Social Platforms Are Emulating TikTok
May 12, 2021
They say that imitation is the highest form of flattery, and in TikTok’s case, the admiration is rolling in from other social platforms. First launched in China in 2016, the TikTok app allows users to create 60-second video clips soundtracked by different soundbytes. On track to reach one billion monthly active users this year, TikTok is seeing other major social platforms copy certain functionalities in order to emulate the popular app.
Video assets in social media platforms certainly aren’t new, but a handful of unique, creative functionalities have made TikTok a global sensation and leader in social media creative. For example, the dubbing filter allows users to sync their mouths with something else, like another person or a pet. “Stitching” lets users cut and paste snippets from other users’ TikToks into their own, and “Duets” allow users to comment on another user’s TikTok by recording their own TikTok alongside the original as it plays.
Here’s how the competing social media giants are responding.
Instagram was one of the first to jump on the short video clip bandwagon, with its creation of Instagram Reels. Like TikToks, Reels are composed of 15- to 30-second video clips stitched together and set to music and original soundbytes, which can be shared to Instagram Stories, The Explore Feed, and the Reels tab on a user’s profile. At the end of March, Instagram officially launched the “Remix” option for Reels, enabling Reels creators to create their own Reel alongside an existing Reel. This functionality is almost exactly identical to TikTok’s “Duets” option, a popular part of the TikTok app that fuels trending content.
Snapchat is also working on a “Remix” option for snaps. Users can respond to others’ snaps by choosing side-by-side playback, top and bottom, and picture-in-picture mode among others.
YouTube is beta-testing “Shorts” in the US. Shorts contain a dedicated multi-segment camera within the YouTube app, giving users the ability to string together multiple video clips while adding music, controlling playback speed, and other tools. YouTube is hoping to have an advantage over TikTok in two ways: first through its connections to music resources, having a music library with millions of songs from over 250 labels and publishers, including Universal Music Group’s labels and publishing companies, Sony Music Entertainment and Publishing, and more. Second, YouTube is also touting its ability to compensate creators. Whereas TikTok is still developing its monetization and revenue share tools, YouTube has paid more than $30 billion to creators, artists, and media companies over the last three years.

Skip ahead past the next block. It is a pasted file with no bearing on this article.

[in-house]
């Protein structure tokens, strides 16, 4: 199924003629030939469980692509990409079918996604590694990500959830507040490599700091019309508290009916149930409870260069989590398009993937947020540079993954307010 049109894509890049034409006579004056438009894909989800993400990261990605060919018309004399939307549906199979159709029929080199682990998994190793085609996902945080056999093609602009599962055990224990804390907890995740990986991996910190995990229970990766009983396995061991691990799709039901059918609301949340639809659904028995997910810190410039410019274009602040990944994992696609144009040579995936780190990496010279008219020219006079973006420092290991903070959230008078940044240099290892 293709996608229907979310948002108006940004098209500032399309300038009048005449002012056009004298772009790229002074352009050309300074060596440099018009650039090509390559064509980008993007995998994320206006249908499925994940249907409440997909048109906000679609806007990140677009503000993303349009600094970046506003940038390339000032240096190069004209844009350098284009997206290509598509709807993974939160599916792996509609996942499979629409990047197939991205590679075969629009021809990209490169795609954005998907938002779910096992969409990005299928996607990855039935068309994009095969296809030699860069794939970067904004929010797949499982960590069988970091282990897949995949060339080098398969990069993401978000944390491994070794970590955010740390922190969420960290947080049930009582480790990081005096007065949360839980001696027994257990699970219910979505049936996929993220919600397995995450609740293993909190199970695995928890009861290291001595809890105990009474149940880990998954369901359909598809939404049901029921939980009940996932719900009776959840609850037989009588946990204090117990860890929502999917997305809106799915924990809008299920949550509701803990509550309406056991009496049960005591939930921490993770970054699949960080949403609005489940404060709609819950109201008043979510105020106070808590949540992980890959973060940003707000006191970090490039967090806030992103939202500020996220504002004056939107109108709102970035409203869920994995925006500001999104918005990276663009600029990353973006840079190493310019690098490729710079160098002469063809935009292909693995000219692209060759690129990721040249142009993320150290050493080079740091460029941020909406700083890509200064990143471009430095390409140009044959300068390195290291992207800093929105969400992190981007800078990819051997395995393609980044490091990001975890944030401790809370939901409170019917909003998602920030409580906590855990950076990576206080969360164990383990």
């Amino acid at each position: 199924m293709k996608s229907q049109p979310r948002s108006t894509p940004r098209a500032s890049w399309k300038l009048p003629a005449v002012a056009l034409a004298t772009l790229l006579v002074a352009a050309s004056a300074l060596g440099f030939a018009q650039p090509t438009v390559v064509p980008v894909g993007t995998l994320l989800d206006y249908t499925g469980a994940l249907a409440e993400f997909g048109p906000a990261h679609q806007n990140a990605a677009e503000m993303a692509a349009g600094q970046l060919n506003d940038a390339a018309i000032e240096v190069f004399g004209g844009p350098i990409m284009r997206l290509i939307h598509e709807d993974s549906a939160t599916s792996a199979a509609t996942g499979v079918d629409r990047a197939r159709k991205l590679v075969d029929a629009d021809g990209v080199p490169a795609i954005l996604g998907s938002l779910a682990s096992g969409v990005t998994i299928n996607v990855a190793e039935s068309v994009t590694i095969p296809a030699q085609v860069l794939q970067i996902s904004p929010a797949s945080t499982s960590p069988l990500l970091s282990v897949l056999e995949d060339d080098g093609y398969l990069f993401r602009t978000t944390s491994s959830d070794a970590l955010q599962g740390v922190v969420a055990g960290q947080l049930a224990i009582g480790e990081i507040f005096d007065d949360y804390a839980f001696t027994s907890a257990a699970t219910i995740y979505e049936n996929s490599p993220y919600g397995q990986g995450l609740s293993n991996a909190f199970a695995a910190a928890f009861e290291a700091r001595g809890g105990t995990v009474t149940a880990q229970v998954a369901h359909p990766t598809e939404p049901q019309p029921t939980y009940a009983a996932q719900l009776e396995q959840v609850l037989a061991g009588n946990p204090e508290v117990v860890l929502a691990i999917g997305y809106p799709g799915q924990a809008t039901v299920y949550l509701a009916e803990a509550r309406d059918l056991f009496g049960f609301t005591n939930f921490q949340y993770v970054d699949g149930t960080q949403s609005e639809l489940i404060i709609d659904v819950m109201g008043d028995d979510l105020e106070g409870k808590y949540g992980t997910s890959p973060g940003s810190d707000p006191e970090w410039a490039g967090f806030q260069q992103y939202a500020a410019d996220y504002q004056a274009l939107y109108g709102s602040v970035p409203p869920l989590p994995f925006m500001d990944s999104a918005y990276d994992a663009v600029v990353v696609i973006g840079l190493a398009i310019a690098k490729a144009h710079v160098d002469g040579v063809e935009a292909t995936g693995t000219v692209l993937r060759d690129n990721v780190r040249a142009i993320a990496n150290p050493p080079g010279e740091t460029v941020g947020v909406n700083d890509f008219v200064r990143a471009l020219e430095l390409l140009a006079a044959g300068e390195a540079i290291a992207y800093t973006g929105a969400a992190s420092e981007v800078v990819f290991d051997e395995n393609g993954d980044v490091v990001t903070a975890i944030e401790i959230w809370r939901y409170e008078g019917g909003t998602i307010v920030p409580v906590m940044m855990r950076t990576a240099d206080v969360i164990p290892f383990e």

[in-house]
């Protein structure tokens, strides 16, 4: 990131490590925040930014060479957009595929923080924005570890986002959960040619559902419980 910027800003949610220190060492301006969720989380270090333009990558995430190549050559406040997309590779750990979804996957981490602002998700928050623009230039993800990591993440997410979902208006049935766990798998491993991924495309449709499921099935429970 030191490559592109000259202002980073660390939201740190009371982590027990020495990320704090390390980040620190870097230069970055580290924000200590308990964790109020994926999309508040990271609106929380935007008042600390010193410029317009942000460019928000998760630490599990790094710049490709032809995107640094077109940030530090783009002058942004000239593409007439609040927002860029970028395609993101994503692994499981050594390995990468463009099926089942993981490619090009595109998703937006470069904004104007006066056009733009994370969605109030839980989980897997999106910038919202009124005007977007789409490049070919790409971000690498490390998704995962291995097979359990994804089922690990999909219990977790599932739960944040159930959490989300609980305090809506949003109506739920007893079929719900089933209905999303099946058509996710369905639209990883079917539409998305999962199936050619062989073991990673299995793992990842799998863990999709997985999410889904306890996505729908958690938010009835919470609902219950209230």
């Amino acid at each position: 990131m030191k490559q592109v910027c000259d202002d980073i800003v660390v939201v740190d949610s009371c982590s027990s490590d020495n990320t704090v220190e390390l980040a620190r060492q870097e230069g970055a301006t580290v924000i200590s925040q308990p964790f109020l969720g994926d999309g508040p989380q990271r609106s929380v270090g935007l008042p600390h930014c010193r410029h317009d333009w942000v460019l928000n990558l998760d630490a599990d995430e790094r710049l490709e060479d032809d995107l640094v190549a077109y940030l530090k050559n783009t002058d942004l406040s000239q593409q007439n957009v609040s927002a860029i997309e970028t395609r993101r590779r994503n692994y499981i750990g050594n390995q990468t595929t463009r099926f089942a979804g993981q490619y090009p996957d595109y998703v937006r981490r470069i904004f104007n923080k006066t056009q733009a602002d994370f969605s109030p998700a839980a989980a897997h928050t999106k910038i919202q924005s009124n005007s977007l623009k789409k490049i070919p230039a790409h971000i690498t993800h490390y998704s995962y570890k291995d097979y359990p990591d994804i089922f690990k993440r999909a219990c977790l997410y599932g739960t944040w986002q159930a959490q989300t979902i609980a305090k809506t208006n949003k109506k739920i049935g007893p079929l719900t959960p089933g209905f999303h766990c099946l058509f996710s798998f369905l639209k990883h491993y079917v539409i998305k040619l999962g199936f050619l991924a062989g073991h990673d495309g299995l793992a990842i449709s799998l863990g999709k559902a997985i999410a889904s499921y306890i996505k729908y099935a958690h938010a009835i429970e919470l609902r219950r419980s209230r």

Facebook, of course, is looking to get in on the action as well, by launching an option in India that will enable Instagram Reels to be shared to the Facebook Newsfeed. Not only does this expand the reach of Reels, but it creates more incentive for creators to share their content on Instagram. After a TikTok ban in India, Reels has seen its biggest wins there. If the functionality is a success in India, Facebook will no doubt provide the option to other regions.
TikTok benefits from its popularity with Gen Z, as well as a smart UI and clever algorithms. However as social platforms continue to hop on the TikTok bandwagon, we’ll be keeping a close eye on how platforms adapt and evolve and how users respond and engage.